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(E) CROATIA SAVED BOSNIA-HERZEGOVINA
By Nenad N. Bach | Published  11/26/2003 | Politics | Unrated
(E) CROATIA SAVED BOSNIA-HERZEGOVINA

 

CROATIA SAVED BOSNIA-HERZEGOVINA

VIEWPOINT FROM LONDON

by Brian Gallagher

The Croatian Herald 21 November 2003


Croatia is again taking half the blame for the war in
Bosnia-Herzegovina (BiH). Ex-Yugoslav Prime Minister
Ante Markovic at the Milosevic trial has spoken of a
deal between Milosevic and the late President Tudjman
of Croatia to divide BiH between themselves. The death
of ex-BiH president Alija Izetbegovic has also brought
out similar accusations. This perception of Croatia
has done much damage to the country. Whatever deals
may or may not have been made does not reflect the
reality of what actually happened; Croatia and Croats
in BiH saved the country. The Croatian government
should recast Croatia as the saviour of BiH.

It is alleged that in early 1991 Milosevic and Tudjman
agreed to divide BiH between Croatia and Serbia. This
may or may not be true. If it is, then clearly
Milosevic misled Tudjman. This division was to be
peaceful. The plan may seem disagreeable, but it
cannot be construed as a war crime.

Far more importantly the deal was off the moment
Serbia attacked Croatia. Significantly, Milosevic's
forces attempted to assassinate Tudjman by bombing his
palace in an air strike in October 1991. It is hard to
believe that Tudjman would have agreed to his own
death.

Common sense dictates that this alleged deal is
meaningless - and more likely a way for Milosevic to
hide his true intentions from Tudjman by telling him
what he may have wanted to hear. Milosevic may have
strung that out with Tudjman for years after, if we
believe they kept in contact one way or the other. But
in any event, reality on the ground demonstrates there
was no actual 'carve-up'.

When the Serbs attacked BiH the first people to resist
were the Croats who had established some military
forces - the Croatian Defence Council (HVO).
Izetbegovic in Sarajevo had failed to prepare. On the
contrary, he invited the Yugoslav army into BiH.
Indeed, prior to that he gave invaluable assistance to
Serbia in its war against Croatia. During that war the
Serbs destroyed the Bosnian Croat village of Ravno.
Izetbegovic did not react.

Had it not been for the HVO, BiH would have been
overwhelmed almost immediately; there would be no BiH
today. If there was some deal between Milosevic and
Tudjman to divide BiH then why exactly did the HVO
fight the Serbs? Should not all their efforts have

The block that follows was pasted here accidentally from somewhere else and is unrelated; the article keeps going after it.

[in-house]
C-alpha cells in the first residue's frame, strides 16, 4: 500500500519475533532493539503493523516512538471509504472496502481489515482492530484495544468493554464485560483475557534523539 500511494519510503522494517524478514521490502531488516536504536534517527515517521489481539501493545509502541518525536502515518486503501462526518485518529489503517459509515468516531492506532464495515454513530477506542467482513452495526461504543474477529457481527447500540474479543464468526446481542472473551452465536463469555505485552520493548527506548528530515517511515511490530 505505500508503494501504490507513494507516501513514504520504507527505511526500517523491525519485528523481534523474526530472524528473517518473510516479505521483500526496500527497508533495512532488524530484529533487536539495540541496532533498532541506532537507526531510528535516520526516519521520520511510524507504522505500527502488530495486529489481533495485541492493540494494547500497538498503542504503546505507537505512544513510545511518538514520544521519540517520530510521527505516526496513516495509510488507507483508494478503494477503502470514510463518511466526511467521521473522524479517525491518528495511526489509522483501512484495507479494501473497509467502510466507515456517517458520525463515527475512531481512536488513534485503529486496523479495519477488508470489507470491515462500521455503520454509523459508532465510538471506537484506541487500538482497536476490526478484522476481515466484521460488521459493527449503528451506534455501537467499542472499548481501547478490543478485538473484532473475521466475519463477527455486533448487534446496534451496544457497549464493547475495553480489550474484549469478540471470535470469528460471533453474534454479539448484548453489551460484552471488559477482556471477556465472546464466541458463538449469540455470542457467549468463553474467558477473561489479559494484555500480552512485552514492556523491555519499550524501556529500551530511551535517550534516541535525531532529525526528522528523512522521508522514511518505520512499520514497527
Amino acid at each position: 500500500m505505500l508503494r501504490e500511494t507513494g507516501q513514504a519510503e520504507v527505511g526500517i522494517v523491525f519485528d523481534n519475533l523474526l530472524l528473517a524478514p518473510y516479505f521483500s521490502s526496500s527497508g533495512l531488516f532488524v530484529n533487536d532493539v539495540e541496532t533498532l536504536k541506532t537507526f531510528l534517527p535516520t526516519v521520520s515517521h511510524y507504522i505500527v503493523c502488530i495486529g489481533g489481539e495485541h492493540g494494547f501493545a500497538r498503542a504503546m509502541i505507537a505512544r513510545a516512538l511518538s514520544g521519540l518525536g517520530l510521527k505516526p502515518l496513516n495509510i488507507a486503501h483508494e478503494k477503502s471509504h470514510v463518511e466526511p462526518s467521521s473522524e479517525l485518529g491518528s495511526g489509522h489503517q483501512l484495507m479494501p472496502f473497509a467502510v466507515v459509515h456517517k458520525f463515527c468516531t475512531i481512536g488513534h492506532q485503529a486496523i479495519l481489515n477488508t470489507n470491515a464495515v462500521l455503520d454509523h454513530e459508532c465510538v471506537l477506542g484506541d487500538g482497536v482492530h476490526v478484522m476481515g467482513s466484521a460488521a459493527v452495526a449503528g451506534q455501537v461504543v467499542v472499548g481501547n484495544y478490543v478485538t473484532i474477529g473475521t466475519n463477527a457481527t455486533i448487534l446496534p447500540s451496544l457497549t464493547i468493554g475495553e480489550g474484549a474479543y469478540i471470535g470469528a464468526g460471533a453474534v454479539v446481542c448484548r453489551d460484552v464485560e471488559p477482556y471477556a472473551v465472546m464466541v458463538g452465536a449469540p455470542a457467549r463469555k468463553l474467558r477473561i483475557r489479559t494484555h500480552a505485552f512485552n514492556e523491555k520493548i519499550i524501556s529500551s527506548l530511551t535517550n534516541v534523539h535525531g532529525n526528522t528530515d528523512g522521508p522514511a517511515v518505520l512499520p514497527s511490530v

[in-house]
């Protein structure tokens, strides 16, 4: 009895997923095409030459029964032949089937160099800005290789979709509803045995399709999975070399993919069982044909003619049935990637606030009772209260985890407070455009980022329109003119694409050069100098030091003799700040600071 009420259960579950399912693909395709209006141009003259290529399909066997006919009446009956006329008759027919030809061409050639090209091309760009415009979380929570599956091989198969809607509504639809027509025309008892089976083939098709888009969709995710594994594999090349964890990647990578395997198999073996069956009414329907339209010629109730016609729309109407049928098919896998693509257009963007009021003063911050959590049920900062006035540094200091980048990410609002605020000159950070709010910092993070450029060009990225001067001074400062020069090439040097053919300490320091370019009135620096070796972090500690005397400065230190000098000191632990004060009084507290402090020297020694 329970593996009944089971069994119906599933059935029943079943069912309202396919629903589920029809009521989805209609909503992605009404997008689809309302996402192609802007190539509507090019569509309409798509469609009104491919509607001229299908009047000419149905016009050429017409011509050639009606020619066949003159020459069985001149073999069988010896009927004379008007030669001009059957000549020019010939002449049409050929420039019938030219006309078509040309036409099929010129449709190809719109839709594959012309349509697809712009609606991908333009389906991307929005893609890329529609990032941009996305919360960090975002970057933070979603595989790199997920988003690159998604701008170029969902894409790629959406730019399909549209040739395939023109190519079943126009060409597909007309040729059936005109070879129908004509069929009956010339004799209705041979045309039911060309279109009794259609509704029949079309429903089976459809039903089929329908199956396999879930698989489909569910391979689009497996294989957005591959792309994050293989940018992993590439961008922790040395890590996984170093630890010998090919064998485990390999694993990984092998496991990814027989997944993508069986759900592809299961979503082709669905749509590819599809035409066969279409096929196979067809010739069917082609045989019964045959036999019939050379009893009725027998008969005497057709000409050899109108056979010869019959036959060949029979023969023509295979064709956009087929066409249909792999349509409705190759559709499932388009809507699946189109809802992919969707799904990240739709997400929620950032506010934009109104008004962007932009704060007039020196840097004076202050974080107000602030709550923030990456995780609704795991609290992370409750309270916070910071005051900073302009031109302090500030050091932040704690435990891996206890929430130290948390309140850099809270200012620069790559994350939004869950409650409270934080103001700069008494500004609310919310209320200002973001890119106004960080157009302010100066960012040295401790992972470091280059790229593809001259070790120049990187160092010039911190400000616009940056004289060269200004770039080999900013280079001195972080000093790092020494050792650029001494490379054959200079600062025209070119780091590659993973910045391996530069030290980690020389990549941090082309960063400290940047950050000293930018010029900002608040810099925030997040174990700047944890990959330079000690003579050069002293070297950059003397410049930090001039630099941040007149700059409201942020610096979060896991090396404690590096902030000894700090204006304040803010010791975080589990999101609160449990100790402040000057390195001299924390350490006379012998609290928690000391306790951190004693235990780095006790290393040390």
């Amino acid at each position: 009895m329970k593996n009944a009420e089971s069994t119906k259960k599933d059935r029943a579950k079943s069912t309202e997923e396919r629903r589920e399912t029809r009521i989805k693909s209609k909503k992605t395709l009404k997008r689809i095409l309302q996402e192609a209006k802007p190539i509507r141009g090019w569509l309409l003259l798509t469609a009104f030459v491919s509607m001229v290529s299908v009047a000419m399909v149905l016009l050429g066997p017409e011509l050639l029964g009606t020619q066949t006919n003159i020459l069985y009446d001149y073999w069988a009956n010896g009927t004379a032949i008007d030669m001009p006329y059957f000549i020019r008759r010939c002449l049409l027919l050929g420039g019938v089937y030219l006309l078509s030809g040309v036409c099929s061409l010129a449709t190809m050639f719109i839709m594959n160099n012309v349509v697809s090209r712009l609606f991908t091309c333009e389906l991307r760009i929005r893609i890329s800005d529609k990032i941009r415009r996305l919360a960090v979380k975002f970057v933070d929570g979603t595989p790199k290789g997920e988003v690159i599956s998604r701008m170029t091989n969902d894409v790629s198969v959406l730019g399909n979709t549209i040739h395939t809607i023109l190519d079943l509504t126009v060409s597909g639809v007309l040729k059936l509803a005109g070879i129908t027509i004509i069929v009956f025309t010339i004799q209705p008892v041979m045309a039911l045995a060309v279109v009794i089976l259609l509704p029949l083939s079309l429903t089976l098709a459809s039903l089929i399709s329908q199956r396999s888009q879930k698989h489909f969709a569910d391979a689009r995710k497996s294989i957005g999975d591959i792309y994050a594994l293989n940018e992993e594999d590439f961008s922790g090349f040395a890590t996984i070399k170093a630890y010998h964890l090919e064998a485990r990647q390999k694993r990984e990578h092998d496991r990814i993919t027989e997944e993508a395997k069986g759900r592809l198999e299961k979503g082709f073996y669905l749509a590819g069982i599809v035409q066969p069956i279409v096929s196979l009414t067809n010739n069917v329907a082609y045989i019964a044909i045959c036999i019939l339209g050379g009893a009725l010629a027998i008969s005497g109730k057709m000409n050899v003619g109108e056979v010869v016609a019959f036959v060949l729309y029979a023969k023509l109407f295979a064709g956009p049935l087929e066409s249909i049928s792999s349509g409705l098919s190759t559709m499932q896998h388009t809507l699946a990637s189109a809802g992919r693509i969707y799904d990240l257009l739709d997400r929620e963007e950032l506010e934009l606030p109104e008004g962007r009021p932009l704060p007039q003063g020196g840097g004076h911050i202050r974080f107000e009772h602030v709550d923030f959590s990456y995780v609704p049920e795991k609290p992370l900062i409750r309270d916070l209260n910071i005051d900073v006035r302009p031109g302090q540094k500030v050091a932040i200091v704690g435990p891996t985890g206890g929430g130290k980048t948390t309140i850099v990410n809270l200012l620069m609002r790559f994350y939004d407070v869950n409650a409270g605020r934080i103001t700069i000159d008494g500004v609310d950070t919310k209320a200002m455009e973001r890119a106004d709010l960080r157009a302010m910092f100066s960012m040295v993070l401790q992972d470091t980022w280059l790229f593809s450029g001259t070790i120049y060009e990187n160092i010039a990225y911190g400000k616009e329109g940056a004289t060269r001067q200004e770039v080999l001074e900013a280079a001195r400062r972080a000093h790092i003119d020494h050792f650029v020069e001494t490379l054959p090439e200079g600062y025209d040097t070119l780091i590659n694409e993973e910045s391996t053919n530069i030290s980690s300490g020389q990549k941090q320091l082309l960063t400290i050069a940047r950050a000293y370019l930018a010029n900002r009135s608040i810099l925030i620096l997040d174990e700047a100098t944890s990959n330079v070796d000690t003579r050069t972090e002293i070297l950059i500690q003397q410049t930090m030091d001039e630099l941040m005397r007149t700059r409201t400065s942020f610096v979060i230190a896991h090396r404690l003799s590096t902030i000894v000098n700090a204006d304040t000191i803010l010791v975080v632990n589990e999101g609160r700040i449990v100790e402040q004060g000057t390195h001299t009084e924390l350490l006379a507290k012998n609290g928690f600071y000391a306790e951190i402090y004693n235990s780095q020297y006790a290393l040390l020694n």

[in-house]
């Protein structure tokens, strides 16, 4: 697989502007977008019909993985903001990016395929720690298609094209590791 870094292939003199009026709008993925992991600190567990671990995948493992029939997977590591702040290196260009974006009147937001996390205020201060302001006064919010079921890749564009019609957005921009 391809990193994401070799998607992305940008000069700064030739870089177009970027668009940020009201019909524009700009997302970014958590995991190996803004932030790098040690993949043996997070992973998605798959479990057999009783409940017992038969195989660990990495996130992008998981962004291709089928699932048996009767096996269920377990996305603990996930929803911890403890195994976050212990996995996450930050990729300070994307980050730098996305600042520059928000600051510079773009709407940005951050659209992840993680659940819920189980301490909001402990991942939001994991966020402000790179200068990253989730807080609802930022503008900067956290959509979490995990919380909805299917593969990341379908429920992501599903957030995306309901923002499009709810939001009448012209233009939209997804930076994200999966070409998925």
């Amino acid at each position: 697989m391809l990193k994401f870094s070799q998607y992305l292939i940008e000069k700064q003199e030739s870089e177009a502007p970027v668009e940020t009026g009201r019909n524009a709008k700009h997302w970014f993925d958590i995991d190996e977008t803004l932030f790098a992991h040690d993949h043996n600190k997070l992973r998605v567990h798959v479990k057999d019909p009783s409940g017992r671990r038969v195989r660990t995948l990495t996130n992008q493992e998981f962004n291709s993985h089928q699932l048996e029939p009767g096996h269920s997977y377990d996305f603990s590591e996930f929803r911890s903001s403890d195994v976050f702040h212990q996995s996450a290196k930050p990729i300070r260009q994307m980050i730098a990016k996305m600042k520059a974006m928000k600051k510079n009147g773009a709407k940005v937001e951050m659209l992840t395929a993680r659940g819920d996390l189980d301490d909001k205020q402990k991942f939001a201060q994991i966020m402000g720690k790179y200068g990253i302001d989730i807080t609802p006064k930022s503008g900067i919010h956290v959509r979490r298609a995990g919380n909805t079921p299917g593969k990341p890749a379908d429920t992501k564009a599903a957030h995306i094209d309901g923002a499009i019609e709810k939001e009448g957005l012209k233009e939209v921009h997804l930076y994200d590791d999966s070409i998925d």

been against the Muslims (Bosniaks)?

The Muslim-Croat war is frequently cited as evidence
of Croatia's bad intent towards BiH. But here things
are changing. Charles Shrader's superlative new
history of the conflict effectively rubbishes the
entire idea of a carve-up by establishing that it was
the Bosniak side that started the war in order to
cleanse Central BiH of its Croats. Shrader also points
out that the transit of arms via Croatia to BiH, the
continued co-operation of HVO and BiH forces
throughout the Muslim-Croat conflict - let alone the
fact that Izetbegovic placed his family in the safety
of Zagreb - is not exactly consistent with a carve-up.


Shrader is a respected American military historian.
Further, his book is published by the reputable
American Texas A&M University press's Eastern European
Studies. These studies have an editorial board which
contains people sympathetic to the BiH state, and who
were critical of Tudjman. In other words, this is a
book that is credible and cannot be dismissed as Croat
propaganda.

Zagreb should use this book to defend itself against
allegations of aggression against BiH. Indeed, given
Sarajevo's assistance to Serbia during the war against
Croatia, Zagreb has grounds to accuse Sarajevo of
collaborating with Serbian aggression. Despite that,
thousands of Bosniaks were accepted as refugees in
Croatia. If Croatia were an aggressor on the level of
Serbia why would Bosniaks seek refuge there? And why
would Croatia accept them - especially when it had its
own refugees to contend with.

The Muslim-Croat war was over in 1994 - with many
Croats 'cleansed' from Central BiH. Croat and Bosnian
forces then devoted all efforts against the Serbs. In
1995, Croatia launched Operation Storm. Croat forces
recaptured last swathes of its territory. In the
process, the beleaguered Bihac pocket in BiH was saved
from a Srebrenica style fate. Serb forces were rolled
back and peace in BiH was achieved. 49% of BiH was
given to the Serbs, not as part of any
Tudjman/Milosevic deal - but by the international
community.

It was not Izetbegovic who saved BiH as has been
stated in tributes to him. The alleged
Milosevic/Tudjman deal as described by various
including Paddy Ashdown and Ante Markovic, bear no
relation whatsoever to what happened on the ground. It
was the Croatian Army, and the HVO that saved BiH.
Croatia should inform the world of this reality - or
face a future equated to those who besieged Sarajevo
and slaughtered thousands at Srebrenica.


My 'Viewpoint from London' column appears fortnightly
in the Australian 'Croatian Herald' and thereafter at
www.croatiafocus.com

© Brian Gallagher

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